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Why your plans to spend a summer working in an orphanage are most likely hindering and not helping


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It is not uncommon for students or young people to want to spend their gap year or summer holiday volunteering on a project abroad.

Volunteer programmes abroad, also called "voluntourism", are advertised with benefits such as enriching the student's CV and providing an opportunity to travel while making a meaningful impact.

Today, volunteer experiences are available to students at the click of a button. The increasing demand for voluntourism experiences is capitalised on and it is easy to see why, with many people willing to pay up to $1000 for a single week of volunteering - excluding travel costs. However, many volunteer-tourism experiences are designed to benefit the volunteer first and foremost.

Image credit: Alexandr Podvalny on Unsplash

Very few people who travel to poorly developed countries realise the true impact of their visit. The reality is that as well-intentioned as the volunteer is, undertaking a volunteer-tourism program often causes more harm than good to disadvantaged communities by perpetuating a range of socio-economic issues.

Firstly, the majority of volunteers are unskilled young people, who, although they may be in the process of training and studying, have little to offer to the communities for the short period of time they are there. When it comes to building a school or health centre, counselling children, or rehabilitating endangered wildlife, students are largely unqualified.

Samantha Nutt, the founder of War Child Canada, who has worked for many years with the United Nation in war zones, believes that the money spent by students travelling to far-flung locations would be far better spent on training the local population and providing resources to encourage a self-sustaining society. Nutt argues that the most common mistake is presuming that we need to do the work ourselves to help these communities when the best model for international development, in her opinion, is when members of disadvantaged communities are given the tools and the opportunities to do the work themselves.

Secondly, although voluntourism is an industry injected with many pounds and dollars from young international students, this does not reflect its societal benefit in development statistics, which often highlight little or no improvement. The UN found that the number of orphanages in Cambodia has continually risen since the Khmer Rouge, a clear indicator that there is no genuine effort from these projects to reduce the number of children living in poverty. Additionally, since international organisations profit from volunteer tourism, there is little motivation in these companies to reduce poverty, reinforcing capitalistic structures in society.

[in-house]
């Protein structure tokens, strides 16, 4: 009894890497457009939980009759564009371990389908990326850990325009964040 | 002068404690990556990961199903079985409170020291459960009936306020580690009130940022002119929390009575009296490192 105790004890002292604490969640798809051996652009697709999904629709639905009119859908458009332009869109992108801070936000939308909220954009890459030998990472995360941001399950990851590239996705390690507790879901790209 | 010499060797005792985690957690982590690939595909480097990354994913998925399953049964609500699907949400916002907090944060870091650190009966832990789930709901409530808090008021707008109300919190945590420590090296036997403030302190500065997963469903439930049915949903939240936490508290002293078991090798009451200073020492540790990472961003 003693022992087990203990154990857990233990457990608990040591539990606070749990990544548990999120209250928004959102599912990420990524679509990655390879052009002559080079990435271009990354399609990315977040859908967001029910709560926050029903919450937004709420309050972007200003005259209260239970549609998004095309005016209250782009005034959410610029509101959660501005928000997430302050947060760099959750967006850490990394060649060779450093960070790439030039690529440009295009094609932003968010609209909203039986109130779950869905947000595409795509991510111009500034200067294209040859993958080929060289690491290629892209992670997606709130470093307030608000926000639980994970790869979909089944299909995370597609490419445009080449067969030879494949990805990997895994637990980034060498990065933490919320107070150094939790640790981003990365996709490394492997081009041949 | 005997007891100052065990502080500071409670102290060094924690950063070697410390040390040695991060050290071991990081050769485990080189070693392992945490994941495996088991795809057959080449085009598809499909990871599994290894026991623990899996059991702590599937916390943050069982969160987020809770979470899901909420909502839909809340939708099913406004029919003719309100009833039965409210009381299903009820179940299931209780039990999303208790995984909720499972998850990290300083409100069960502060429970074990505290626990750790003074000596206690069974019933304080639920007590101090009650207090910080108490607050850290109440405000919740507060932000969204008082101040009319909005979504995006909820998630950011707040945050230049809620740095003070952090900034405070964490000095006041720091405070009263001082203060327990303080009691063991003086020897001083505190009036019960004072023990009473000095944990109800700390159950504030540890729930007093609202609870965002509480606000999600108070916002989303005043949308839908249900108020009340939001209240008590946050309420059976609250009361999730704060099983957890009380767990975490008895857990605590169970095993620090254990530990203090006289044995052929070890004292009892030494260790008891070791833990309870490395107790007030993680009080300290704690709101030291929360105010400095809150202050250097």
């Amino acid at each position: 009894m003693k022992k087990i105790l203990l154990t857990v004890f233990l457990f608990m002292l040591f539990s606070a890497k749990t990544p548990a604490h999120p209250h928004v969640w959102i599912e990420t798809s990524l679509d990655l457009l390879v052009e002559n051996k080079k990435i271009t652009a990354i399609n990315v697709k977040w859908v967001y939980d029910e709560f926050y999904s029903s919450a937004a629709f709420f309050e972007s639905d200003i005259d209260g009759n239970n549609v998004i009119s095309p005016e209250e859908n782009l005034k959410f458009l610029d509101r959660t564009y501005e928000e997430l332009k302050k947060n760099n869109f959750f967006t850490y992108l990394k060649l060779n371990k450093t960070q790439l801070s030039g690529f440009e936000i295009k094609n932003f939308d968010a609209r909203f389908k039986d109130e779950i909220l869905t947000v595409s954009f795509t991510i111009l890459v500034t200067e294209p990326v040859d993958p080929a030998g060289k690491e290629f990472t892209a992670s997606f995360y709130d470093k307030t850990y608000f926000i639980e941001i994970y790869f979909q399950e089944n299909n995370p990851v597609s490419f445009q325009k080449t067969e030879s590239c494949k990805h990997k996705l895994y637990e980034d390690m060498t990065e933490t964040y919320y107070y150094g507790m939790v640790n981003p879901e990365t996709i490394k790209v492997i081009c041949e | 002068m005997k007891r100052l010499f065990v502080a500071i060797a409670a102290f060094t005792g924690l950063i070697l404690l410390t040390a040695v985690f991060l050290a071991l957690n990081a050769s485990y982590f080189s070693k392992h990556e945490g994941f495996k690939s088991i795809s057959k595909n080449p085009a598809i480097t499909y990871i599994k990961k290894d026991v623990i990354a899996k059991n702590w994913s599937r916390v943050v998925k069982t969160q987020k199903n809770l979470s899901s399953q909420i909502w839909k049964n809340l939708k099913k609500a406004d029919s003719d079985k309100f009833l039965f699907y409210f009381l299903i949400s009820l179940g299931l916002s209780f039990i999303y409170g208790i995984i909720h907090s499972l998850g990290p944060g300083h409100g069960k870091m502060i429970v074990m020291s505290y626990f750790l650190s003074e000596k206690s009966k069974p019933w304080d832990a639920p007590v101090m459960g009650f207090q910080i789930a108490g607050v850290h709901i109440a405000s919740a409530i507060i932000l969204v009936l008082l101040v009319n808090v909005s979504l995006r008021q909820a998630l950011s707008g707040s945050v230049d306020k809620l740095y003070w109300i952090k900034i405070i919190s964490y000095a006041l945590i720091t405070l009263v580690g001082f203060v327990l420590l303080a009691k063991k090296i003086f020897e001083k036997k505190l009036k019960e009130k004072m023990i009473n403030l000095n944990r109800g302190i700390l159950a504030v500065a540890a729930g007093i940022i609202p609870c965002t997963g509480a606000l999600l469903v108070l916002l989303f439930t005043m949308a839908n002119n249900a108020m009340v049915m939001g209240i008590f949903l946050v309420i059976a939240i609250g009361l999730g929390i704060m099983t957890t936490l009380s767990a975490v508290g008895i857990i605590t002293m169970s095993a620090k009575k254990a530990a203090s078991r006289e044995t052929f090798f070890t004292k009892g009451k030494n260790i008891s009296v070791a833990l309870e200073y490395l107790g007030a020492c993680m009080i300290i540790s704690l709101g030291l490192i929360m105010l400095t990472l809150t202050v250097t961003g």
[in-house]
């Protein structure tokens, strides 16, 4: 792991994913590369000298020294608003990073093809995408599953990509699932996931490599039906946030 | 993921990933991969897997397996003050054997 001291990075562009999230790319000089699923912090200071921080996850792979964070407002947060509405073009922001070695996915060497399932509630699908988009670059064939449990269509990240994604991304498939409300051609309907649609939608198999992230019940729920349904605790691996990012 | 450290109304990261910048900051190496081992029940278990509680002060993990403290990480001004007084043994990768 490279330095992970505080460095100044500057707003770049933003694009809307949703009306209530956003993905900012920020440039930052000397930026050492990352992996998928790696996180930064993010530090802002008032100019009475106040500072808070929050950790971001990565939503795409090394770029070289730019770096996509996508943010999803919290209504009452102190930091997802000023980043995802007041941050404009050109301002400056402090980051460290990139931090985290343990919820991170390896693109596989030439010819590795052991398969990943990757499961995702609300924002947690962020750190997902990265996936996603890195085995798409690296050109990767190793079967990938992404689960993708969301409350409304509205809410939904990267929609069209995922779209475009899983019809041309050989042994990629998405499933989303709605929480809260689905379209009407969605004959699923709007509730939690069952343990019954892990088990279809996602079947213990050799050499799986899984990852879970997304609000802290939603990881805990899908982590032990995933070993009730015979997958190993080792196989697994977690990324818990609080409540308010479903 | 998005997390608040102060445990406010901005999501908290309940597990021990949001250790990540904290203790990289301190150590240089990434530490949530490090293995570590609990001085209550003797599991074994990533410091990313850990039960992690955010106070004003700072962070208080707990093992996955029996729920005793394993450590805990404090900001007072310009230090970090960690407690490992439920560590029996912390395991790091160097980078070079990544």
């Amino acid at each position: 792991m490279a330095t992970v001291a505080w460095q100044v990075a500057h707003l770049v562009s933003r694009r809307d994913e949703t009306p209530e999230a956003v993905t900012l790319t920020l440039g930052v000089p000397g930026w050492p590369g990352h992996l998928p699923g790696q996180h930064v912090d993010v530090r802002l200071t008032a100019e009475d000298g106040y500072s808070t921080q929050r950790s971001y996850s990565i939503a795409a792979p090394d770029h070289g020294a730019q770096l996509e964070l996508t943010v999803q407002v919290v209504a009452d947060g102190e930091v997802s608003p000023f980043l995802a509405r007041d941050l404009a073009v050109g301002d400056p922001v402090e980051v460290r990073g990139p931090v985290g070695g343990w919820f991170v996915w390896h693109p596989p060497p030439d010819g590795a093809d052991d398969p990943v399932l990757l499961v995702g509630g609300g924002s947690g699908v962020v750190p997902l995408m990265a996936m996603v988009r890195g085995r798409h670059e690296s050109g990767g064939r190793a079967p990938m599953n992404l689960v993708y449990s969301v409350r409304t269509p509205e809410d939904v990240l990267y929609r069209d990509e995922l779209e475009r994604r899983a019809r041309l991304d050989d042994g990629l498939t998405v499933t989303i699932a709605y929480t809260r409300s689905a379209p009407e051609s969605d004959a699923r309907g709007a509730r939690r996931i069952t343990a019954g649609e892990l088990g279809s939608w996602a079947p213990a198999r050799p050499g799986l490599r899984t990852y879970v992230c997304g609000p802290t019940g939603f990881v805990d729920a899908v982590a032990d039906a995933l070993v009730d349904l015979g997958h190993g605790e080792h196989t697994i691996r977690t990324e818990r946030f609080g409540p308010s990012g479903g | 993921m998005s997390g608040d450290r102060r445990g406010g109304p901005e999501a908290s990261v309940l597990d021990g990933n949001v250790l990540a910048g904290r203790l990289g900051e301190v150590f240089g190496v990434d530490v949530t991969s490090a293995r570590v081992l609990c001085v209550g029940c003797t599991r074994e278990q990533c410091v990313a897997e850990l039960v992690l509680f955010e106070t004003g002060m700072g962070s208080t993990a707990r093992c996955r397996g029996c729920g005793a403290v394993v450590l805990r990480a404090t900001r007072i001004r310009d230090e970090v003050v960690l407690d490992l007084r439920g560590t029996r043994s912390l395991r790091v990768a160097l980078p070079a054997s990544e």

A popular model of voluntourism is volunteer packages where volunteers spend a summer working in orphanages in South East Asia. The orphanage is a societal model commonly deemed by western countries as detrimentally damaging to children, with no orphanages existing in the U.K and the U.S. However, voluntourism experiences promote and encourage orphanages. In Cambodia, there are approximately 17,000 children reported to be living in orphanages, with 80% suggested to still have at least one living parent.

In Cambodia, children are used as puppets to bring in international dollars, with many of these orphanages existing only for touristic purposes, not because the children need to be there. The focus of international aid on orphanages removes funding and attention away from tackling the most important social issues such as education and healthcare.

Finally, voluntourism is on the whole not conducive to improving the development indicators of a country since it is damaging, especially to children. Many volunteers post pictures on social media where they are swarmed by young children hugging and clinging to them. Although seemingly harmless, the short period of time people spend volunteering in orphanages or at schools create an unnatural environment where children are encouraged to treat strangers with undue affection. You would not want your own five-year-old to bound up to strangers with hugs. Rather, this behaviour is indicative of psychological issues that commonly arise in children who regularly experience the instability of building bonds with volunteers who always leave or, in the worse cases, where children are mistreated, abused, and separated from their families to be used as poverty pawns to increase donations.

This is not to say all voluntourism is bad; there are many organisations that work hard to provide sustainable support in third-world countries. However, the cruel commercialised market that has risen in tow with the popular wave of eco-tourism has directly created superficial and harmful voluntourism experiences. Money goes further in poorer countries than anywhere else, so before you spend thousands of pounds on a volunteer-tourism experience, consider whether you will be causing more harm than good. Spending money as a tourist in a place that could really benefit from the cash could be more sustainable way of supporting people in disadvantaged countries.

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